The Chinese economy is floating in troubled waters. The Chinese economy is getting bruised amidst a painful real estate crisis that has lowered consumer demand, disrupted supply chains, and led to low investor confidence. And this is making Chinese provinces desperate. They are in bad financial health and will do anything to stay afloat, including looting their own citizens.
The Chinese state-media has even coined a term for the Chinese economic downturn — “triple pressure”. Global Times, a Chinese Communist Party (CCP) mouthpiece known to write some crazy stuff like a ‘nuke disaster’ in the South China Sea, reported that a recent meeting of top CCP officials “specifically pointed out the triple pressure faced by the Chinese economy, namely shrinking demand, supply shocks, and weakening expectations.”
Bazhou city condemned for fining businesses arbitrarily
The State Council, China’s cabinet, issued an angry statement on Friday blaming the northern Chinese city of Bazhou for levying fines on businesses “without any reason or procedure” and also collecting unfair penalties without any rhyme and reason to ramp up non-tax revenue.
The city reportedly collected fines and fees from thousands of businesses to fill up its coffers. And while Xi Jinping is frowning upon the city administration, Caixin Global, a highly reliable private media source in China, had something else to say. It stated that the Bazhou episode “reflects the struggles of some local governments in making ends meet, as slowing economic growth and the troubled property market have bitten into fiscal revenue, especially that from land sales.”
How much has Bazhou city made with its fines
Located in the northern Chinese province of Hebei, Bazhou is a county-level city with a population of 750,000.
As a part of its efforts to fill a hole in its coffers, the local government officials conducted “carpet bombing” inspections throughout the city. With arbitrary fees, fines and unfair penalties in the garb of production safety and law enforcement, the city collected a whopping 67,183,700 RMB (approximately $10.5 million) from a total of 2,547 business owners. The fines were collected over a period of 67 days, so that was something lime a million RMB a day.
The local administration thus ensured that it extracts as much as possible from local businesses, and inspectors thus went wild with their actions.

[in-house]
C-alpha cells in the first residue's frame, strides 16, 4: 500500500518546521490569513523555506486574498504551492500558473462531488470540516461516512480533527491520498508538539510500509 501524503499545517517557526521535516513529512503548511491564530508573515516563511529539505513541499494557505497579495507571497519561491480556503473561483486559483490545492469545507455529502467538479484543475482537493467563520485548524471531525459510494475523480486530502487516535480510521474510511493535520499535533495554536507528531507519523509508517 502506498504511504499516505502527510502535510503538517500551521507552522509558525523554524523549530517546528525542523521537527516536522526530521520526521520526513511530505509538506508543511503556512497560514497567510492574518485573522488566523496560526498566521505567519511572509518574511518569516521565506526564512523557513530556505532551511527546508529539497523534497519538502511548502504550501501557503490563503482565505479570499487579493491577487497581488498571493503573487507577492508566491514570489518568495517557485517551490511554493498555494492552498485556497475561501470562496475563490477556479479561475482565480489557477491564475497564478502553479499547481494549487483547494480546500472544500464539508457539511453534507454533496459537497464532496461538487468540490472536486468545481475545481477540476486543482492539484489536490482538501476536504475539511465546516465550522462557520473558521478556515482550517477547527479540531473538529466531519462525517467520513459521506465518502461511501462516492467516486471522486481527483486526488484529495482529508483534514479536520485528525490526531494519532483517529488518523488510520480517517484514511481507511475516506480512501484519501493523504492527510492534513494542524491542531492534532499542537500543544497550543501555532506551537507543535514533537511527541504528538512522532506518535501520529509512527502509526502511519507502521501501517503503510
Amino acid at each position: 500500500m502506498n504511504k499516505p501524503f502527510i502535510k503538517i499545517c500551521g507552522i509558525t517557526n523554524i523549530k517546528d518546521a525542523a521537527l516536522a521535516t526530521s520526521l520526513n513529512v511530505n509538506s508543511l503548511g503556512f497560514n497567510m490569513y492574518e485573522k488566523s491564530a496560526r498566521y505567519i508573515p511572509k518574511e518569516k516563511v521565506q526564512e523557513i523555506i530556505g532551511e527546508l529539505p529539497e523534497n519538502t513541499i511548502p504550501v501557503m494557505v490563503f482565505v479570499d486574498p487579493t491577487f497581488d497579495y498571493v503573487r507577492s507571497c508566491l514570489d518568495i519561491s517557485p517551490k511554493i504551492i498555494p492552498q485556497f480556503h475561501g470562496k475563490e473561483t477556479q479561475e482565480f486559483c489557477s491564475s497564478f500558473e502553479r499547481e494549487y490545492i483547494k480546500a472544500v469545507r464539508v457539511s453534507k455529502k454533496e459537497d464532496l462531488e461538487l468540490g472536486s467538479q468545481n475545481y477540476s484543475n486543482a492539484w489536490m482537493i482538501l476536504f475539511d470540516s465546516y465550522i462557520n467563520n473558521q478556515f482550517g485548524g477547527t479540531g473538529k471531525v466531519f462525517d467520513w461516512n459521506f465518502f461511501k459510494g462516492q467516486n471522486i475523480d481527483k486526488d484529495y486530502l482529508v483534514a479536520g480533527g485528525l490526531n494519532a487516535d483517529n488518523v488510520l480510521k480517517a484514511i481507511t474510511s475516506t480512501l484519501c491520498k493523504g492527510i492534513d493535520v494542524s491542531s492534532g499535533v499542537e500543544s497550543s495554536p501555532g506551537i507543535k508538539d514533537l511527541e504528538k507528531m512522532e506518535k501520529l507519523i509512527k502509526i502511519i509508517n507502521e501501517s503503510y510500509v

Chinese local governments struggling hard to survive
What happened in Bazhou sounds something like daylight robbery. But what do you do when you don’t have enough money to keep going? In fact, the highly indebted local governments in China are finding different means to survive.
Even prosperous Chinese provinces and cities such as Jiangsu, Zhejiang, Guangdong, Fujian, and Shanghai are slashing salaries and allowances of their civil servants. A female civil servant from Zhejiang complained on Weibo, China’s microblogging platform, that her pay was cut by 25%, which is now affecting her daily expenses. We pray for her safety now.
But the austerity measures like pay cuts pale in comparison to a fine against Viya, China’s queen of live streaming. The tax bureau of China’s e-commerce hub Hangzhou in China’s Zhejiang will collect US$210 million from Viya for tax evasion.
Hebei is however not amongst the more prosperous of Chinese provinces. Hangzhou chose to fine one person and collected $210 million, while Bazhou collected over $10 million from thousands of businessmen.
The local governments in China were ridden with $3.97 trillion of debt at the end of last year. Experts however feel the true figure is significantly higher. There is also “hidden debt”, which is the result of local governments acting as guarantors for other organisations that borrowed money.
Meanwhile, the property sector downfall in China is making things worse. Land sales, a significant source of revenue for Chinese provinces, have gone down dramatically. Chinese land sales had soared to a whopping $1.3 trillion last year. The money generated through these land sales was equal to Australia’s annual Gross Domestic Product (GDP).
But the value of nationwide sales in China fell by a massive 17.5% on year in August. Chinese cities are going for a limited number of land auctions and in many cases, the plots on offer are either going without any bidders or are getting withdrawn. And when local governments fail to raise money through land sales, what do they do? Well they cut pay packages of civil servants, fine live-streaming stars, and carpet-bomb local businessmen with random fines.